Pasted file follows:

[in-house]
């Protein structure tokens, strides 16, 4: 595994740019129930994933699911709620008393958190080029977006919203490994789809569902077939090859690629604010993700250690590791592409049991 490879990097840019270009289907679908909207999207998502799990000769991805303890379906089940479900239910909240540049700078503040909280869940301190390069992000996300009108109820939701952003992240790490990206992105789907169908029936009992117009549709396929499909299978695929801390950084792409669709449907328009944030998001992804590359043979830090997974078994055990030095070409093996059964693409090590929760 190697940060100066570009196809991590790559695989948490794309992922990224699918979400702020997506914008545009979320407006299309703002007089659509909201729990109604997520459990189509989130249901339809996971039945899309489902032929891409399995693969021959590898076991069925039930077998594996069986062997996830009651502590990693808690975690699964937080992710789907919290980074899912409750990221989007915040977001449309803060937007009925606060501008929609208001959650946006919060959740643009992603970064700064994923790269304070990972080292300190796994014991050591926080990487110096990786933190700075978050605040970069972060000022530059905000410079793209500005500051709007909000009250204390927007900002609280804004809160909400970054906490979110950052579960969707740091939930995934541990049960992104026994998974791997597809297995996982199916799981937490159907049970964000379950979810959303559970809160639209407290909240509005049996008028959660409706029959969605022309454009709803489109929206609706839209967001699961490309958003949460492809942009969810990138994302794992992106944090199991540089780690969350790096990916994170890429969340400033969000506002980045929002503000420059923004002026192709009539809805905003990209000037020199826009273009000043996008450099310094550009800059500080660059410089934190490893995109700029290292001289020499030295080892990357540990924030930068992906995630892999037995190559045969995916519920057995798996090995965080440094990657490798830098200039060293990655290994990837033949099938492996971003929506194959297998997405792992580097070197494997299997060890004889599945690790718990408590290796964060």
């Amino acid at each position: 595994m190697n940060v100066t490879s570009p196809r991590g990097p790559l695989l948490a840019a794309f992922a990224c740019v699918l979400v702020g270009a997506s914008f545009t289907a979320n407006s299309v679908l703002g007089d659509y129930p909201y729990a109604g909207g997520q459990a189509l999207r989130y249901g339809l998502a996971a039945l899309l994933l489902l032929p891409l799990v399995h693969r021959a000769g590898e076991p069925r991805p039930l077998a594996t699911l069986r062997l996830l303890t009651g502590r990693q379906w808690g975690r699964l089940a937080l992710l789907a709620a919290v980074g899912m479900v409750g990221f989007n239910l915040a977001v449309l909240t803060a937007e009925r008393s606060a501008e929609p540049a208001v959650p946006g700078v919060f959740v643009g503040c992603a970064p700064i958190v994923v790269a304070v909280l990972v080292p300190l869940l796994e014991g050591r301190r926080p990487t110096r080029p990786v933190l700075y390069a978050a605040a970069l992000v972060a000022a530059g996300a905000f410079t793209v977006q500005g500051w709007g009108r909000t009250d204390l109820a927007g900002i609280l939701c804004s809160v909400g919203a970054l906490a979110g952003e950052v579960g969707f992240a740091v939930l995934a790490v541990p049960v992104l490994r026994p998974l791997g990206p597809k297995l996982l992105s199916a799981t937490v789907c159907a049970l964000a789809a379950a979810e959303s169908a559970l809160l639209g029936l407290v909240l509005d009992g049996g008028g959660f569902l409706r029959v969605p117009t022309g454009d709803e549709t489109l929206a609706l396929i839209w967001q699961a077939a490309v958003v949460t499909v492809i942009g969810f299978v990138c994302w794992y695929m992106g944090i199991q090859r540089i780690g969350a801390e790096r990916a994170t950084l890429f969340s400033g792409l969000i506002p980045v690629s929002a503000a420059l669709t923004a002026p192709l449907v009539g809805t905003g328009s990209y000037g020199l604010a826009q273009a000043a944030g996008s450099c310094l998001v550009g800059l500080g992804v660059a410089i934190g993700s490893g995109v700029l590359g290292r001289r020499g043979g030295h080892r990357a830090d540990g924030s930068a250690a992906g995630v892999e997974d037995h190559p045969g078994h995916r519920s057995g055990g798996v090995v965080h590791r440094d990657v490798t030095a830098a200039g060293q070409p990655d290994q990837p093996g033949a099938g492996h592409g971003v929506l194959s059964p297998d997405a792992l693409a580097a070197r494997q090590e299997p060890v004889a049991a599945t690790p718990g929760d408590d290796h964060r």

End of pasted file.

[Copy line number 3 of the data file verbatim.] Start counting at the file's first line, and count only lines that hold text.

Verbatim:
């Amino acid at each position: 595994m190697n940060v100066t490879s570009p196809r991590g990097p790559l695989l948490a840019a794309f992922a990224c740019v699918l979400v702020g270009a997506s914008f545009t289907a979320n407006s299309v679908l703002g007089d659509y129930p909201y729990a109604g909207g997520q459990a189509l999207r989130y249901g339809l998502a996971a039945l899309l994933l489902l032929p891409l799990v399995h693969r021959a000769g590898e076991p069925r991805p039930l077998a594996t699911l069986r062997l996830l303890t009651g502590r990693q379906w808690g975690r699964l089940a937080l992710l789907a709620a919290v980074g899912m479900v409750g990221f989007n239910l915040a977001v449309l909240t803060a937007e009925r008393s606060a501008e929609p540049a208001v959650p946006g700078v919060f959740v643009g503040c992603a970064p700064i958190v994923v790269a304070v909280l990972v080292p300190l869940l796994e014991g050591r301190r926080p990487t110096r080029p990786v933190l700075y390069a978050a605040a970069l992000v972060a000022a530059g996300a905000f410079t793209v977006q500005g500051w709007g009108r909000t009250d204390l109820a927007g900002i609280l939701c804004s809160v909400g919203a970054l906490a979110g952003e950052v579960g969707f992240a740091v939930l995934a790490v541990p049960v992104l490994r026994p998974l791997g990206p597809k297995l996982l992105s199916a799981t937490v789907c159907a049970l964000a789809a379950a979810e959303s169908a559970l809160l639209g029936l407290v909240l509005d009992g049996g008028g959660f569902l409706r029959v969605p117009t022309g454009d709803e549709t489109l929206a609706l396929i839209w967001q699961a077939a490309v958003v949460t499909v492809i942009g969810f299978v990138c994302w794992y695929m992106g944090i199991q090859r540089i780690g969350a801390e790096r990916a994170t950084l890429f969340s400033g792409l969000i506002p980045v690629s929002a503000a420059l669709t923004a002026p192709l449907v009539g809805t905003g328009s990209y000037g020199l604010a826009q273009a000043a944030g996008s450099c310094l998001v550009g800059l500080g992804v660059a410089i934190g993700s490893g995109v700029l590359g290292r001289r020499g043979g030295h080892r990357a830090d540990g924030s930068a250690a992906g995630v892999e997974d037995h190559p045969g078994h995916r519920s057995g055990g798996v090995v965080h590791r440094d990657v490798t030095a830098a200039g060293q070409p990655d290994q990837p093996g033949a099938g492996h592409g971003v929506l194959s059964p297998d997405a792992l693409a580097a070197r494997q090590e299997p060890v004889a049991a599945t690790p718990g929760d408590d290796h964060r």